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How a decade of antitrust oversight has changed your PC
Tech Business
Written by Gizmo   
Thursday, 10 June 2010 21:46

From ZDNet by Ed Bott

It was 10 years ago this week that Judge Thomas Penfield Jackson issued his final judgment in U.S. versus Microsoft. Two months earlier, after almost two years of legal proceedings, the judge found that Microsoft had illegally abused its monopoly in the operating system market, and on June 7, 2000, he ordered that the company be broken up into two separate and completely independent companies.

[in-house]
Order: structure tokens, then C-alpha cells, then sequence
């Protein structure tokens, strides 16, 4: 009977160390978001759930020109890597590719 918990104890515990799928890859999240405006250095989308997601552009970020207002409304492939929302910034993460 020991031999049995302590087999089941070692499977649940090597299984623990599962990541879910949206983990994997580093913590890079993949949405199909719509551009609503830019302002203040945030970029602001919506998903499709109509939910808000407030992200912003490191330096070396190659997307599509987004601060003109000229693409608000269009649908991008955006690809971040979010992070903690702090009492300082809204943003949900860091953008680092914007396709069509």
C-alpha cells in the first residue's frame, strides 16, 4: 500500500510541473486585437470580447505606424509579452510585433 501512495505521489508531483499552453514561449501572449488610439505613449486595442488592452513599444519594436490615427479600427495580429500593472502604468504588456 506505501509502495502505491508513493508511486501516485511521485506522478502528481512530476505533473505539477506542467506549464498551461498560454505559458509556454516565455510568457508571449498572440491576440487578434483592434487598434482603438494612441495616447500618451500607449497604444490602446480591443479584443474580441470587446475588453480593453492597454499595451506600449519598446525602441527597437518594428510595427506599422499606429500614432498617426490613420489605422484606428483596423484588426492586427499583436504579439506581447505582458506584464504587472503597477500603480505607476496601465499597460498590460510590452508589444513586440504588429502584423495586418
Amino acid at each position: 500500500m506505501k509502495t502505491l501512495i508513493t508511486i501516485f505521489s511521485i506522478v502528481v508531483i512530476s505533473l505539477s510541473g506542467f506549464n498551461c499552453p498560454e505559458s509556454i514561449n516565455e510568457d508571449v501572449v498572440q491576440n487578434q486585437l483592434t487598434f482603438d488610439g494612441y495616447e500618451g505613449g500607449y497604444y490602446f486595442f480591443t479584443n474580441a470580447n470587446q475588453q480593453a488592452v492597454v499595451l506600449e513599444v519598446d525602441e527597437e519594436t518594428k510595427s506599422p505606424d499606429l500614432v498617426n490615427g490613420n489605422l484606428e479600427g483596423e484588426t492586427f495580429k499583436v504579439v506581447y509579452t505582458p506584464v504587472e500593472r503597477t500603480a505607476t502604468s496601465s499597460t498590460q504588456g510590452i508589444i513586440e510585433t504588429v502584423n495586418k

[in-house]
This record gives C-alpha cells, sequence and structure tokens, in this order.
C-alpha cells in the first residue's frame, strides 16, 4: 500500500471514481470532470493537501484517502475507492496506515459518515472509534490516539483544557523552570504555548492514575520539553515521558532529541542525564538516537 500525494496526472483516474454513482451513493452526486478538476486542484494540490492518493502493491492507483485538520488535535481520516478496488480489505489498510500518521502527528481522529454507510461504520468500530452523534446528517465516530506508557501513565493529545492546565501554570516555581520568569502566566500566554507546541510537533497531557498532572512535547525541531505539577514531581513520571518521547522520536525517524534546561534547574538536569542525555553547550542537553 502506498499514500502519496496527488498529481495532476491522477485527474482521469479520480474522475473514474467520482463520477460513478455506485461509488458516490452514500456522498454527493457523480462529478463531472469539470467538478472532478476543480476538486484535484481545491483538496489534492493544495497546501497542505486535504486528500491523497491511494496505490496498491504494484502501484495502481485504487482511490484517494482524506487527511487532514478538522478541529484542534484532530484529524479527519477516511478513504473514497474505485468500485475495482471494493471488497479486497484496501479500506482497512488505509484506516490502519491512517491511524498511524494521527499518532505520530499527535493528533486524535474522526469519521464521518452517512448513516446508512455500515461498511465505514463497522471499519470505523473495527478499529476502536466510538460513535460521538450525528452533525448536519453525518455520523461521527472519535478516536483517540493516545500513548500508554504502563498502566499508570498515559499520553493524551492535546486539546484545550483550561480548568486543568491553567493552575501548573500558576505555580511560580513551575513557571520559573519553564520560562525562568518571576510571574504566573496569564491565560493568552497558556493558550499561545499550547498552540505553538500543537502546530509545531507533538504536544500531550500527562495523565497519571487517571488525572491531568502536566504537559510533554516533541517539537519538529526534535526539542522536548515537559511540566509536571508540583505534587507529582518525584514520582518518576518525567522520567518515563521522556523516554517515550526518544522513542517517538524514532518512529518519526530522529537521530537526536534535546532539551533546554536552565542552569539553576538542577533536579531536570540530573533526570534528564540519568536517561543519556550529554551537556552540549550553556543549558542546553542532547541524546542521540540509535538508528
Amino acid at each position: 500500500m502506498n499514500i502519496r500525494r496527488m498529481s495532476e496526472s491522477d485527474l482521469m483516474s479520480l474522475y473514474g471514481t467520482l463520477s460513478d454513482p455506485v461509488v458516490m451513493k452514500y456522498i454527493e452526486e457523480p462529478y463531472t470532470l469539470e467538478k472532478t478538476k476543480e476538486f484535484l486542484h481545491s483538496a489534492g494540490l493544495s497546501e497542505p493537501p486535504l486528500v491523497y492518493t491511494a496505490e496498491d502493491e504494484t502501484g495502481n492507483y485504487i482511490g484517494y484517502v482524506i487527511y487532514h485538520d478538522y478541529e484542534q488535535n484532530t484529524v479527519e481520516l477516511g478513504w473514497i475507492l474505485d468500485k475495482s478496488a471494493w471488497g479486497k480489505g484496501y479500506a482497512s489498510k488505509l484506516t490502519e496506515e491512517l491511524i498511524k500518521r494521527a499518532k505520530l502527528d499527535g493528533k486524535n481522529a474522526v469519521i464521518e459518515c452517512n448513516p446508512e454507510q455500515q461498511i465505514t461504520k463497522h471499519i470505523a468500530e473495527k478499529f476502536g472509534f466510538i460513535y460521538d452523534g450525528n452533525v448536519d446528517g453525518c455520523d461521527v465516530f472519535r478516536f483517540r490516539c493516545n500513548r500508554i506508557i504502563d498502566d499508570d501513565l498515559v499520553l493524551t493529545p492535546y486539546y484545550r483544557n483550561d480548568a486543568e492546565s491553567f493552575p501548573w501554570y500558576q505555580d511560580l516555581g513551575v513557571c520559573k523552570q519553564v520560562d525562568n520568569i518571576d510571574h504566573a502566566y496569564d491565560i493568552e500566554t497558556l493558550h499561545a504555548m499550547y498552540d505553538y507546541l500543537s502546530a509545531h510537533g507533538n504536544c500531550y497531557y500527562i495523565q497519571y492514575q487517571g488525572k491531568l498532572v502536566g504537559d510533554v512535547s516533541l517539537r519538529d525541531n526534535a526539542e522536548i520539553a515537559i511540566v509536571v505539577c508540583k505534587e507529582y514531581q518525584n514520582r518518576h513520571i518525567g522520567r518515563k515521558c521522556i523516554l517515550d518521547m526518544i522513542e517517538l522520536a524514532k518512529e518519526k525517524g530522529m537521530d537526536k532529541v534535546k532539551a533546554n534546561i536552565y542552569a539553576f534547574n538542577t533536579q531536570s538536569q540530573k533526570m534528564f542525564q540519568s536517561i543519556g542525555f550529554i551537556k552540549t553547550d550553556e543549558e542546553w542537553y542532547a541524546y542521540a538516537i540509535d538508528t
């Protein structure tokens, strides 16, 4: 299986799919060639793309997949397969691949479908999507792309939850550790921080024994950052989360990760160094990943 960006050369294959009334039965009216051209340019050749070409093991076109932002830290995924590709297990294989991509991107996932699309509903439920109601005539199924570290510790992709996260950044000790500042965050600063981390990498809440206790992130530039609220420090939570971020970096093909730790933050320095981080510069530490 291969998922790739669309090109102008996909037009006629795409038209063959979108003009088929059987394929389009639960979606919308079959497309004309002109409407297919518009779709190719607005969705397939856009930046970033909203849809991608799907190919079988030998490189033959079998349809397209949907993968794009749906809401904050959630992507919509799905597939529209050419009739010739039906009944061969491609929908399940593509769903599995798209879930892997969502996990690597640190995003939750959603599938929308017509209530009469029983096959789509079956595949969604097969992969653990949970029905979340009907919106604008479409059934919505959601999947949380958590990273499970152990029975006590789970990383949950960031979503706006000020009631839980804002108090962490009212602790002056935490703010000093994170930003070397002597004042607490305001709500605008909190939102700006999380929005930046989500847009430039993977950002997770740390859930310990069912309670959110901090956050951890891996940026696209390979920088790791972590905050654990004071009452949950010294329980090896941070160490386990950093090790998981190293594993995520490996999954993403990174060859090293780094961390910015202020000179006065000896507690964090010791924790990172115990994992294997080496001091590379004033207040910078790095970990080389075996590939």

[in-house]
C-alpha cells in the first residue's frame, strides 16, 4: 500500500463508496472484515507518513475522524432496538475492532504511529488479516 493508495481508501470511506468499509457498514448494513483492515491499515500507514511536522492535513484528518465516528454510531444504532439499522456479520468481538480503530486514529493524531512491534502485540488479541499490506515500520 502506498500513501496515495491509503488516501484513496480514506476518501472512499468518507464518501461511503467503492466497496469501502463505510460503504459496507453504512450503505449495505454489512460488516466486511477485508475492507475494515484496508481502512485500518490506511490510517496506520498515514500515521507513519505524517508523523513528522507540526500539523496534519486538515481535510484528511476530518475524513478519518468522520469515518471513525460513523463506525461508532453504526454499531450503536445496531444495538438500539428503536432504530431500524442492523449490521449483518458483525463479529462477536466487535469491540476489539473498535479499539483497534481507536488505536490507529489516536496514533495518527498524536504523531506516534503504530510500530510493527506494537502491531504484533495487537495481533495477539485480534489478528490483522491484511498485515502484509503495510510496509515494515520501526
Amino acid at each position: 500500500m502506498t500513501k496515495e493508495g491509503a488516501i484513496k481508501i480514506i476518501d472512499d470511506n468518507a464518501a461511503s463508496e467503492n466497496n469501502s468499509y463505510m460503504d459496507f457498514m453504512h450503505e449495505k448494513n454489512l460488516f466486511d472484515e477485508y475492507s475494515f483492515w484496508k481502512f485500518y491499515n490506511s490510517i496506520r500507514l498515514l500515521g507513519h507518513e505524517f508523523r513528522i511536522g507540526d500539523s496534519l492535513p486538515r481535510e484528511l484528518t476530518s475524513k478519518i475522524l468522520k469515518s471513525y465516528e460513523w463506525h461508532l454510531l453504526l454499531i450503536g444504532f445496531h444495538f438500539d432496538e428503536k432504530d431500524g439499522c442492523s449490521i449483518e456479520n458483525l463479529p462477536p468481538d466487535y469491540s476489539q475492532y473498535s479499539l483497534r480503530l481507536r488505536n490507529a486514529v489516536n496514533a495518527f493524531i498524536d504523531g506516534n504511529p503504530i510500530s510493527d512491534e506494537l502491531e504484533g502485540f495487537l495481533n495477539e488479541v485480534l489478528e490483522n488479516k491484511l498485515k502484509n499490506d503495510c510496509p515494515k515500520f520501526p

That judgment turned out to be not so final, of course. The United States Court of Appeals for the District of Columbia circuit overturned much of Judge Jackson's decision a year later, including the breakup provision. The appellate court also ordered him removed from the case, saying his secret meetings with the media and "numerous offensive comments about Microsoft" had tainted his impartiality. (If you're a law and technology geek, Dahlia Lithwick's dissection of the appeals court judgment is masterful and still hilarious.) Still, it was a loss for Microsoft and strong motivation to settle. After a few months of negotiations, the U.S. Department of Justice announced it had reached a settlement with Microsoft that severely restrained its behavior and placed it under direct oversight for years. Conveniently, that happened around the time Windows XP was released to the public in late 2001.

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